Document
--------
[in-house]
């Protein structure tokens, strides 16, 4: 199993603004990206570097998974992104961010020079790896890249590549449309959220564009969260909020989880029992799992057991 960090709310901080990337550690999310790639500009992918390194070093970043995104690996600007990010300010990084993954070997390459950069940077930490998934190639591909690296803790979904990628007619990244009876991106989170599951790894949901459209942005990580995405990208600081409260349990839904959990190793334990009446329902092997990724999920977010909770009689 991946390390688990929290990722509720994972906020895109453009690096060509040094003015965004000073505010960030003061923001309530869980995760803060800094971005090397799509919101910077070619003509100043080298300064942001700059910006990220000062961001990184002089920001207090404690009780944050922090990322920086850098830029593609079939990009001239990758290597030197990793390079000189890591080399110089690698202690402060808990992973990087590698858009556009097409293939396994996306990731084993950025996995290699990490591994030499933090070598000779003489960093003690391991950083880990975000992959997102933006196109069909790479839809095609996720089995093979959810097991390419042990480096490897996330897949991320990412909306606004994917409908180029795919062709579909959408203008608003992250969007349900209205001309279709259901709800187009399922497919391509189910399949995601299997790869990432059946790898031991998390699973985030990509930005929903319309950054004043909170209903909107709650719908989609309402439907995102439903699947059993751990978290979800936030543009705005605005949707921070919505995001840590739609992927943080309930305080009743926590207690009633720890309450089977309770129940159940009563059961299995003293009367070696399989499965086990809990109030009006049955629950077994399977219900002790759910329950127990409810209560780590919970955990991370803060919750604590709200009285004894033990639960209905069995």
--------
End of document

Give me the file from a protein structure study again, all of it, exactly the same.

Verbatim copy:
[in-house]
């Protein structure tokens, strides 16, 4: 199993603004990206570097998974992104961010020079790896890249590549449309959220564009969260909020989880029992799992057991 960090709310901080990337550690999310790639500009992918390194070093970043995104690996600007990010300010990084993954070997390459950069940077930490998934190639591909690296803790979904990628007619990244009876991106989170599951790894949901459209942005990580995405990208600081409260349990839904959990190793334990009446329902092997990724999920977010909770009689 991946390390688990929290990722509720994972906020895109453009690096060509040094003015965004000073505010960030003061923001309530869980995760803060800094971005090397799509919101910077070619003509100043080298300064942001700059910006990220000062961001990184002089920001207090404690009780944050922090990322920086850098830029593609079939990009001239990758290597030197990793390079000189890591080399110089690698202690402060808990992973990087590698858009556009097409293939396994996306990731084993950025996995290699990490591994030499933090070598000779003489960093003690391991950083880990975000992959997102933006196109069909790479839809095609996720089995093979959810097991390419042990480096490897996330897949991320990412909306606004994917409908180029795919062709579909959408203008608003992250969007349900209205001309279709259901709800187009399922497919391509189910399949995601299997790869990432059946790898031991998390699973985030990509930005929903319309950054004043909170209903909107709650719908989609309402439907995102439903699947059993751990978290979800936030543009705005605005949707921070919505995001840590739609992927943080309930305080009743926590207690009633720890309450089977309770129940159940009563059961299995003293009367070696399989499965086990809990109030009006049955629950077994399977219900002790759910329950127990409810209560780590919970955990991370803060919750604590709200009285004894033990639960209905069995």